A Toyota GT86 review: is it new?
It’s mid-life update time for the Toyota GT86. Which, you may recall, is quite a good car in the first place.
A slight cosmetic tweak on the surface hides a deeper upgrading of the mechanicals beneath. Though the one request you may have – more power! – has not been met.
So a 2.0-litre flat-four petrol engine still drives the rear wheels, its 197bhp achieved without a single turbo. Prices still kick off just above £25,000, too.
So what has been updated?
The suspension has been stiffened, the aerodynamics tweaked and the stability control comes with new modes. Skiddier ones, presumably.
But I’ll be honest, I clambered impatiently into the GT86 and drove off without poring over the fine details of its update. It’s just that kind of car. However, that inadvertently proved quite helpful, for I could immediately sense the steering is better. The detail upgrades that come with mid-life facelifts are normally slight in the extreme, and yet this stood right out.
The biggest change is actually a smaller diameter steering wheel, but the various chassis mods beneath also appear to have contributed to better communication through the rim. For an electric system, it’s very impressive.
In fact, every mechanical control – steering, gears, pedals – is extremely tactile. They’re all equally joyous to use, and work off each other perfectly. You drop the seat low, pull the wheel towards you, and feel immediately set up to enjoy yourself. The basics have just been nailed.
But no more power?
Nope, and the GT86’s boxer four engine remains one which needs a good thrashing. Which would be completely fine it was a naturally aspirated engine in the most enthralling, atmospheric sense.
Sadly, it still drones on a bit until the red line becomes really close, when the tone gets a bit raspier. I’d be tempted by an aftermarket exhaust to liven things up a bit.
Maximum torque – a fairly thin 151lb ft – doesn’t arrive until 6,400rpm, a mere handful of revs before you reach peak power. But so long as you keep things above 4,000rpm, the GT86 does feel usefully brisk. And its modest power matches modest grip, so quite often – particularly when it’s grimy and wintry – you won’t be wishing for more muscle. This remains a fun and interactive car in all conditions, at all speeds.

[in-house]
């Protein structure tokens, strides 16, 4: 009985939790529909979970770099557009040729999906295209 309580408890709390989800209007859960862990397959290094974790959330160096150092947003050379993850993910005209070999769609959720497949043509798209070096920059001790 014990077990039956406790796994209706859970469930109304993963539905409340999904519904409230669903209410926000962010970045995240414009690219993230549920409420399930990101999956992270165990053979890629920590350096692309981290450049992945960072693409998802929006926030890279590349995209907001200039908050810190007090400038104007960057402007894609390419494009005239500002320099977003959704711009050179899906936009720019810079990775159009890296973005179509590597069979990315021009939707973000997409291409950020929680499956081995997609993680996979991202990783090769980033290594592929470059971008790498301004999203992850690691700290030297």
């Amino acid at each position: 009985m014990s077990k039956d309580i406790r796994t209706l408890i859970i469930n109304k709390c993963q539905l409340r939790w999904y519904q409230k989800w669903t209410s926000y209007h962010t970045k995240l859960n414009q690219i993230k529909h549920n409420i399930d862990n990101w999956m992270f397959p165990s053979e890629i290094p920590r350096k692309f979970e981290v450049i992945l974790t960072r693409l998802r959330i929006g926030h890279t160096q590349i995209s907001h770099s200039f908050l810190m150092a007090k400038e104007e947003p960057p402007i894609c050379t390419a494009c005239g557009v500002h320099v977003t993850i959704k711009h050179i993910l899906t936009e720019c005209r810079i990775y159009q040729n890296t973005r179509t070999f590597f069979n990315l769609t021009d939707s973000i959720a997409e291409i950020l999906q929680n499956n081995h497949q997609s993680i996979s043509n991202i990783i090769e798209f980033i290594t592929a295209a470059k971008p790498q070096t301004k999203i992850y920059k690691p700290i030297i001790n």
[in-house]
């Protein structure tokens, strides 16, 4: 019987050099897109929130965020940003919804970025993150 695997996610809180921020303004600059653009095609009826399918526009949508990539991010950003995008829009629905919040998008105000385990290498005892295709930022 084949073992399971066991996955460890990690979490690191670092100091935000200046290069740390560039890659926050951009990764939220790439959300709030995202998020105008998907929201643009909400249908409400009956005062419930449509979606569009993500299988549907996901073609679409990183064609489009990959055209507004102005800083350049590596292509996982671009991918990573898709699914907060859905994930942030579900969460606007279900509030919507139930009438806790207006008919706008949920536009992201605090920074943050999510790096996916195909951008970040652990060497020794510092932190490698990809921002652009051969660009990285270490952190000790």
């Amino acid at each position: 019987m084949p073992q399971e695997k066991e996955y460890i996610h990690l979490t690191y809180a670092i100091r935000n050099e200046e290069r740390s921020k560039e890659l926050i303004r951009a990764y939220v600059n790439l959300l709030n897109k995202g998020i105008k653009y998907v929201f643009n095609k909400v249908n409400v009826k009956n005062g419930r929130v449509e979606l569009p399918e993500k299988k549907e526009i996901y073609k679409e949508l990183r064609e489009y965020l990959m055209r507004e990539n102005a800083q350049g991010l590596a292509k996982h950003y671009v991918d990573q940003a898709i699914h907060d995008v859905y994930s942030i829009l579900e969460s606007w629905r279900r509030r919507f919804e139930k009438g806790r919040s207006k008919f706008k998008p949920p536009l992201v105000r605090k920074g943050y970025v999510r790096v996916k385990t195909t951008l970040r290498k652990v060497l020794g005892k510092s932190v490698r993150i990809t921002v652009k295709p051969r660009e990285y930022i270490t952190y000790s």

More so than a Mazda MX-5?
Well that’s the closest this Toyota gets to a direct rival, and yet the GT86 feels notably more serious than the MX-5: it’s less friendly at its limit, and it’s far less forgiving of half-arsed inputs. You need to be smooth to get the best out of the GT86, and if you’re not, it will frustrate.
But for me, one thing connects the very best drivers’ cars on sale: they all make you try to be a better driver. The more commitment you put into driving them, the more they come alive, so you focus on upping your game to allow the car to up its own. Caterham 7, Porsche 911, Nissan GT-R… and this little Toyota. They all sharpen up as you do. It’s an addictive relationship to get into.
That’s quite exalted company it’s in.
Yep, and I’m not going to pretend I’d have it over any of those cars. But by combining the old-school joy of a turbo-free engine, rear-wheel drive, a snappy manual gearbox and a low-slung, nerd-appeasing driving position, what we have here is, essentially, a cut-price Porsche 911 R.
That may be overdoing things, especially given the GT86’s lack of a superstar drivetrain. But the joy and satisfaction the GT86 provides are of the same sort, if not at the same level, as the £140k Porsche special. There’s a shared attitude.
Bet it doesn’t feel like a Porsche inside…
Um, no. I remember when the GT86 was launched in 2012, its interior felt like it could sit in a mid-1990s Celica without feeling high-tech. The upside is that it couldn’t possibly have aged any more since, and there’s definitely charm in its simplicity.
The 2017 model year upgrade brings tweaks to the infotainment system (it’s still a long way off more premium rivals), TFT instrument displays and some nicer materials, while that dinkier steering wheel now comes with audio controls.
Given the absurd number of steps in volume available – I managed to turn the stereo up to ‘50’ before it got too loud, and there was still further to go – the button on the steering wheel becomes really fiddly, as you have to press it so much for even the slightest adjustment.
There are other areas where the GT86’s relatively bargain price comes to the fore, too; flip the seat forward, to put bags in the back, and it won’t return to your driving position. While if you try to wash the screen, the wipers seem to have been set to the perfect frequency to smear the screen.
Does any of that matter?
Nope. Because when a car is this fun to drive, being able to see or hear properly become mere trivialities.
Yes, you can buy significantly higher-tech hot hatches for the same money, but their centre of gravity feels like it’s stacked on a roof rack in comparison. Toyota has spent the money where it matters – the oily bits – and this remains a brilliantly set-up car for £25k. And for what it’s worth, its claimed 36.2mpg is close to attainable even when you’re having fun…